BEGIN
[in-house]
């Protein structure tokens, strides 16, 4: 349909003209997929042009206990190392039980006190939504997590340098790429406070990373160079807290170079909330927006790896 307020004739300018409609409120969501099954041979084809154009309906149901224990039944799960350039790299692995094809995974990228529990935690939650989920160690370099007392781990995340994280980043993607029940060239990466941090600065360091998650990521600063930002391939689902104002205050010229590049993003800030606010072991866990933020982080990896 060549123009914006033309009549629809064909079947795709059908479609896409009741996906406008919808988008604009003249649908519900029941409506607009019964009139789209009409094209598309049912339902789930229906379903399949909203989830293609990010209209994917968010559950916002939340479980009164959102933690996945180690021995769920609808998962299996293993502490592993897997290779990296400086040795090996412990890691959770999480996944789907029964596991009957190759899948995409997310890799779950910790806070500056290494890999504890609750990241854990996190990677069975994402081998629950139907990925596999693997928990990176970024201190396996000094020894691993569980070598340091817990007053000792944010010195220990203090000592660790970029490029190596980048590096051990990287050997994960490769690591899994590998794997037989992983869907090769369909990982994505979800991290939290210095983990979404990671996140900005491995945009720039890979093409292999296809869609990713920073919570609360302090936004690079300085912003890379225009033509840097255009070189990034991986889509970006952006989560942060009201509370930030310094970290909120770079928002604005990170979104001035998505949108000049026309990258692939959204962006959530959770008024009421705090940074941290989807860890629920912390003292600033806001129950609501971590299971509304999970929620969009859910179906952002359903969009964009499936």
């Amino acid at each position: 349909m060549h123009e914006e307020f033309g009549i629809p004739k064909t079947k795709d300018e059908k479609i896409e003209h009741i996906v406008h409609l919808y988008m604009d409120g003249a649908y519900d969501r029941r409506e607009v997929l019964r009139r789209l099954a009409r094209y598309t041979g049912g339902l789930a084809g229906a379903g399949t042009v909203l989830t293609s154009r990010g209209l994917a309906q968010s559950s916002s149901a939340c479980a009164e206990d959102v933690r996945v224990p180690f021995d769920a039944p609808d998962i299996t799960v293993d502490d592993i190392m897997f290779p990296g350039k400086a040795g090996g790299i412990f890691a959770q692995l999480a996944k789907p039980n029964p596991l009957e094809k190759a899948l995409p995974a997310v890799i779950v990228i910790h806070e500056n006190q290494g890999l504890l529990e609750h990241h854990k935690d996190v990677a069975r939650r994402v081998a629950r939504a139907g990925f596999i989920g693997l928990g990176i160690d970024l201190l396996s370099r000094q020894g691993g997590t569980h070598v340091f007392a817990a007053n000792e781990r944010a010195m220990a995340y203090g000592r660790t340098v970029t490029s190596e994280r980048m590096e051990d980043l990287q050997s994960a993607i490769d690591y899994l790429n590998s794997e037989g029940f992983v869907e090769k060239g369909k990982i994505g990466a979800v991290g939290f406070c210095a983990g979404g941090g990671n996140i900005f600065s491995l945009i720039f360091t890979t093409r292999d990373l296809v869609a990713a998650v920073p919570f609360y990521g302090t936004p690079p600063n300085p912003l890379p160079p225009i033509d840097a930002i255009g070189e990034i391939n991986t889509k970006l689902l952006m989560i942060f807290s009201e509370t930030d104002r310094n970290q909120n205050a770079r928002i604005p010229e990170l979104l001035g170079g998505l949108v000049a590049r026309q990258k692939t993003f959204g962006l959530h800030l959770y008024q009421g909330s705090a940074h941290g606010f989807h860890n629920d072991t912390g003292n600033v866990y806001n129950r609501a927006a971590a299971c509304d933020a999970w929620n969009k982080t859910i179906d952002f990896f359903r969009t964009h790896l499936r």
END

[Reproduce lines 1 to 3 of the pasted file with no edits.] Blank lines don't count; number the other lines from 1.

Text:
[in-house]
């Protein structure tokens, strides 16, 4: 349909003209997929042009206990190392039980006190939504997590340098790429406070990373160079807290170079909330927006790896 307020004739300018409609409120969501099954041979084809154009309906149901224990039944799960350039790299692995094809995974990228529990935690939650989920160690370099007392781990995340994280980043993607029940060239990466941090600065360091998650990521600063930002391939689902104002205050010229590049993003800030606010072991866990933020982080990896 060549123009914006033309009549629809064909079947795709059908479609896409009741996906406008919808988008604009003249649908519900029941409506607009019964009139789209009409094209598309049912339902789930229906379903399949909203989830293609990010209209994917968010559950916002939340479980009164959102933690996945180690021995769920609808998962299996293993502490592993897997290779990296400086040795090996412990890691959770999480996944789907029964596991009957190759899948995409997310890799779950910790806070500056290494890999504890609750990241854990996190990677069975994402081998629950139907990925596999693997928990990176970024201190396996000094020894691993569980070598340091817990007053000792944010010195220990203090000592660790970029490029190596980048590096051990990287050997994960490769690591899994590998794997037989992983869907090769369909990982994505979800991290939290210095983990979404990671996140900005491995945009720039890979093409292999296809869609990713920073919570609360302090936004690079300085912003890379225009033509840097255009070189990034991986889509970006952006989560942060009201509370930030310094970290909120770079928002604005990170979104001035998505949108000049026309990258692939959204962006959530959770008024009421705090940074941290989807860890629920912390003292600033806001129950609501971590299971509304999970929620969009859910179906952002359903969009964009499936």
């Amino acid at each position: 349909m060549h123009e914006e307020f033309g009549i629809p004739k064909t079947k795709d300018e059908k479609i896409e003209h009741i996906v406008h409609l919808y988008m604009d409120g003249a649908y519900d969501r029941r409506e607009v997929l019964r009139r789209l099954a009409r094209y598309t041979g049912g339902l789930a084809g229906a379903g399949t042009v909203l989830t293609s154009r990010g209209l994917a309906q968010s559950s916002s149901a939340c479980a009164e206990d959102v933690r996945v224990p180690f021995d769920a039944p609808d998962i299996t799960v293993d502490d592993i190392m897997f290779p990296g350039k400086a040795g090996g790299i412990f890691a959770q692995l999480a996944k789907p039980n029964p596991l009957e094809k190759a899948l995409p995974a997310v890799i779950v990228i910790h806070e500056n006190q290494g890999l504890l529990e609750h990241h854990k935690d996190v990677a069975r939650r994402v081998a629950r939504a139907g990925f596999i989920g693997l928990g990176i160690d970024l201190l396996s370099r000094q020894g691993g997590t569980h070598v340091f007392a817990a007053n000792e781990r944010a010195m220990a995340y203090g000592r660790t340098v970029t490029s190596e994280r980048m590096e051990d980043l990287q050997s994960a993607i490769d690591y899994l790429n590998s794997e037989g029940f992983v869907e090769k060239g369909k990982i994505g990466a979800v991290g939290f406070c210095a983990g979404g941090g990671n996140i900005f600065s491995l945009i720039f360091t890979t093409r292999d990373l296809v869609a990713a998650v920073p919570f609360y990521g302090t936004p690079p600063n300085p912003l890379p160079p225009i033509d840097a930002i255009g070189e990034i391939n991986t889509k970006l689902l952006m989560i942060f807290s009201e509370t930030d104002r310094n970290q909120n205050a770079r928002i604005p010229e990170l979104l001035g170079g998505l949108v000049a590049r026309q990258k692939t993003f959204g962006l959530h800030l959770y008024q009421g909330s705090a940074h941290g606010f989807h860890n629920d072991t912390g003292n600033v866990y806001n129950r609501a927006a971590a299971c509304d933020a999970w929620n969009k982080t859910i179906d952002f990896f359903r969009t964009h790896l499936r």